In response to girrodocus’s question: #PersonalWebsite creators… what’s your rationale for deciding when to use a subdomain or a subdirectory?

I usually prefer to put sections in subdirectories. That makes it possible to make the entire site portable (depending on authoring tools, anyway). Ideally, I want something that could be zipped up and moved. Or sent to Archive Team. (One of the downsides of dynamic site generators is that you can’t do this.)

When I use subdomains, it’s typically because I want some sort of isolation between the content, or the server apps, etc. But in those cases I’m as likely to use another domain entirely.

I put my main blog in a subdirectory (/journal), but if I set up my own git repository or something like that, I’d probably put it in a subdomain.

That said, I’m currently trying to sort out what I want to keep at the domain I’ve had for the last 20 years and what to move to my IndieWeb identity site.

IndieWeb and Identity

It took 4 or 5 years from me discovering IndieWeb to actually building support into my website(s), because, named after a fictional place, felt like a digital home, but not an identity. So I set up as my digital identity instead.

I’ve been considering several approaches:

  • New stuff on KVibber, leave old stuff where it is.
  • Professional stuff on KVibber, fun stuff on Hyperborea.
  • Original work on KVibber, fandom stuff on Hyperborea.

I might move my scenic and nature photos over to KVibber but leave the funny and comic-con photos on Hyperborea, or move my tech articles over but leave the personal posts.

I’m also planning to put together a light microblog, probably on KVibber, to be the canonical location for short posts on Mastodon/Twitter/etc that I want to keep, but don’t feel big enough for a full blog entry. That’ll probably go on KVibber, even though it’ll blur the pro/fun and original/fan distinctions.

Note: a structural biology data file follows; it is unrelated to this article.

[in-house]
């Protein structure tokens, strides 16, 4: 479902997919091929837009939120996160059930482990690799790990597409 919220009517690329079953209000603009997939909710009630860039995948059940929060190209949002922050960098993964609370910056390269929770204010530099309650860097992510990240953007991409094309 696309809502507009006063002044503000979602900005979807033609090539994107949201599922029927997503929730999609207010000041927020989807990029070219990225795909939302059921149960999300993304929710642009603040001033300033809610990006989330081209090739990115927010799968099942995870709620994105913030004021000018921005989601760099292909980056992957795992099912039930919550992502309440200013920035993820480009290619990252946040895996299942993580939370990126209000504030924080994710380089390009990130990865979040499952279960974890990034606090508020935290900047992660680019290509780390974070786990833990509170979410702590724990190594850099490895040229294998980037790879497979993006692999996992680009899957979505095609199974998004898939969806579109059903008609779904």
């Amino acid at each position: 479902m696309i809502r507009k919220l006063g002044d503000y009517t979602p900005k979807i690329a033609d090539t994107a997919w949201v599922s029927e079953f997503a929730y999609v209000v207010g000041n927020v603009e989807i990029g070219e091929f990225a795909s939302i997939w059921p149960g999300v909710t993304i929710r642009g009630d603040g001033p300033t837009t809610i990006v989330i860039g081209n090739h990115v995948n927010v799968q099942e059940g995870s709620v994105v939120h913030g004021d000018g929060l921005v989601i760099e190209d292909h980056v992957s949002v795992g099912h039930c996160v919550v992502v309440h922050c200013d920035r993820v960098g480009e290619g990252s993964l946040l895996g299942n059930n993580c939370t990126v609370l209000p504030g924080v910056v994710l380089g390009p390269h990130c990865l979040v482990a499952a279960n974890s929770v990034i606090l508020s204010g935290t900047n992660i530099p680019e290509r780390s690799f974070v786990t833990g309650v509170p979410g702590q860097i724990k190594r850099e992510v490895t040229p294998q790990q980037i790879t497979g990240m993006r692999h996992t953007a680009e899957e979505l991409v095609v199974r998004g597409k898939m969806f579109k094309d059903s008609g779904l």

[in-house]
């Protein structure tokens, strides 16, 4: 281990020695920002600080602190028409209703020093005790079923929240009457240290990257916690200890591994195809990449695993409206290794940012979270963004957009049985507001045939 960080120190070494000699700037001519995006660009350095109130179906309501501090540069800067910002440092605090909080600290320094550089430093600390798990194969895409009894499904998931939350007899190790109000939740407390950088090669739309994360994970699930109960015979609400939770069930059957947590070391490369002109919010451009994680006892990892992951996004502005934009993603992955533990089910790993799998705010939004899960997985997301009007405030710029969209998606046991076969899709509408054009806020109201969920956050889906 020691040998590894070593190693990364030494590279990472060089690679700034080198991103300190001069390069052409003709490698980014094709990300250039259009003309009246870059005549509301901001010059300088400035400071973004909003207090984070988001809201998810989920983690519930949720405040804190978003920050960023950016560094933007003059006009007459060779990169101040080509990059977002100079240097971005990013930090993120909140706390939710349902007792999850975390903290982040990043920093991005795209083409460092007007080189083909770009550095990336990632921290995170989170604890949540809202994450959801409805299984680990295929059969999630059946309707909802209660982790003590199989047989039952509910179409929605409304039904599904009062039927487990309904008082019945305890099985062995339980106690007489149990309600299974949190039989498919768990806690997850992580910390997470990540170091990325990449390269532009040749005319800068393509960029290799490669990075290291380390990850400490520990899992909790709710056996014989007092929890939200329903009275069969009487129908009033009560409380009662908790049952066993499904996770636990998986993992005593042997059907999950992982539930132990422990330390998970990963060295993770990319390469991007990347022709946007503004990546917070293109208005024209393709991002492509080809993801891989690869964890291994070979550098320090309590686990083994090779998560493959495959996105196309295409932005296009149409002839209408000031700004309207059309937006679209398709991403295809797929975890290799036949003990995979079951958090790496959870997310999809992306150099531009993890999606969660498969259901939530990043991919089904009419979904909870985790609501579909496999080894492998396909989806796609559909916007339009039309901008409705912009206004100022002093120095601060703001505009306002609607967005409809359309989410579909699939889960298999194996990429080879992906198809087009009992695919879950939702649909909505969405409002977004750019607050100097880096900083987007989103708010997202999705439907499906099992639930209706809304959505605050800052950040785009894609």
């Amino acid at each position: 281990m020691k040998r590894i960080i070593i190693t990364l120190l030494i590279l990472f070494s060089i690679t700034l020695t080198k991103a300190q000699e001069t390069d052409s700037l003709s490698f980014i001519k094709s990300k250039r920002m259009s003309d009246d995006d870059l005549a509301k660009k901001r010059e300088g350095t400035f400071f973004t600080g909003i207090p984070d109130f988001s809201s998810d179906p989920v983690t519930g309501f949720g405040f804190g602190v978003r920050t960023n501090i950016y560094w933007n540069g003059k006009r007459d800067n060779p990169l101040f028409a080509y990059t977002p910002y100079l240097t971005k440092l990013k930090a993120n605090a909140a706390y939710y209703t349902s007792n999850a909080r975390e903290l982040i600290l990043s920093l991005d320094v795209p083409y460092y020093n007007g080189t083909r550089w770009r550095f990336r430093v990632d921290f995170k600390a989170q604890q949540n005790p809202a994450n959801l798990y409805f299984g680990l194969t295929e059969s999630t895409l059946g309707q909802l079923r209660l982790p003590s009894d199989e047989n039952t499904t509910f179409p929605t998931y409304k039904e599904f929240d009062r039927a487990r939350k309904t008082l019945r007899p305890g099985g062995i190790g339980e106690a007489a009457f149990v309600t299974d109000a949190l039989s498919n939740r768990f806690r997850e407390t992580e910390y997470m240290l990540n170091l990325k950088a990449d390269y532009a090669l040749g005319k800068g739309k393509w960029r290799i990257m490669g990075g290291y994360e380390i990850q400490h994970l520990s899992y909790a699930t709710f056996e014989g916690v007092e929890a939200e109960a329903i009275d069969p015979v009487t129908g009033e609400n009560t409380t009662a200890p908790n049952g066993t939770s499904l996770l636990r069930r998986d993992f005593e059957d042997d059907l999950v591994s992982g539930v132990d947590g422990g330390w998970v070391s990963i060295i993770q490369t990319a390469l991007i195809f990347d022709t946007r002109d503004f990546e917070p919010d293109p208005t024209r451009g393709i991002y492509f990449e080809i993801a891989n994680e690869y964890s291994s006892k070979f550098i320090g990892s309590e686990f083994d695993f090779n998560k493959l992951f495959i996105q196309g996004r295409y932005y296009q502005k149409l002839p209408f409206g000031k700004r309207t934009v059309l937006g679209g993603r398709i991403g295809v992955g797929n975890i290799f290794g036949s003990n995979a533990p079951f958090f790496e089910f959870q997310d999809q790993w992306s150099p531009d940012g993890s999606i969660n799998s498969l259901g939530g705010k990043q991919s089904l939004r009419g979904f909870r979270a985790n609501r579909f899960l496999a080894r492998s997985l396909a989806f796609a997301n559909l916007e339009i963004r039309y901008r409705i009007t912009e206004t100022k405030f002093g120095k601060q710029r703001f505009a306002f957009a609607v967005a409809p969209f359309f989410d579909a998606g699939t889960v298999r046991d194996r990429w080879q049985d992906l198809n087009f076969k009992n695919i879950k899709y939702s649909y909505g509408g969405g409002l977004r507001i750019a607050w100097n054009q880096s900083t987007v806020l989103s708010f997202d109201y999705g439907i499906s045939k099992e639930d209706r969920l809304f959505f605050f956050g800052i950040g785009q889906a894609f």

Originally on (and a followup post).

Update September 2022: I guess I’ve tabled the whole question at this point. For now, I’m just using KVibber as a profile page and putting everything else on Hyperborea, like I was doing before.

That took a lot longer than I intended.

But I’ve finally made all of run over HTTPS.

It’s been possible to view the whole site over HTTPS ever since I turned it on for the admin area of this blog years ago, but I left HTTP as the canonical URL and didn’t redirect anything until I updated the Les Mis section, and later this blog. Now, any page you visit on this entire site should load over an encrypted connection.

(Well, any page except for the old Dillo RPMs page, since that minimalist web browser still only has experimental HTTPS support.)

The problem is when you have decades of hand-crafted web pages to go through, it can take a while to make sure everything embeds only secure or same-origin content. Every image, every script, every video. I had to update lots of absolute links, remove some widgets and ads, update other widgets, embedded videos and metadata…and just a bit at a time in my spare time.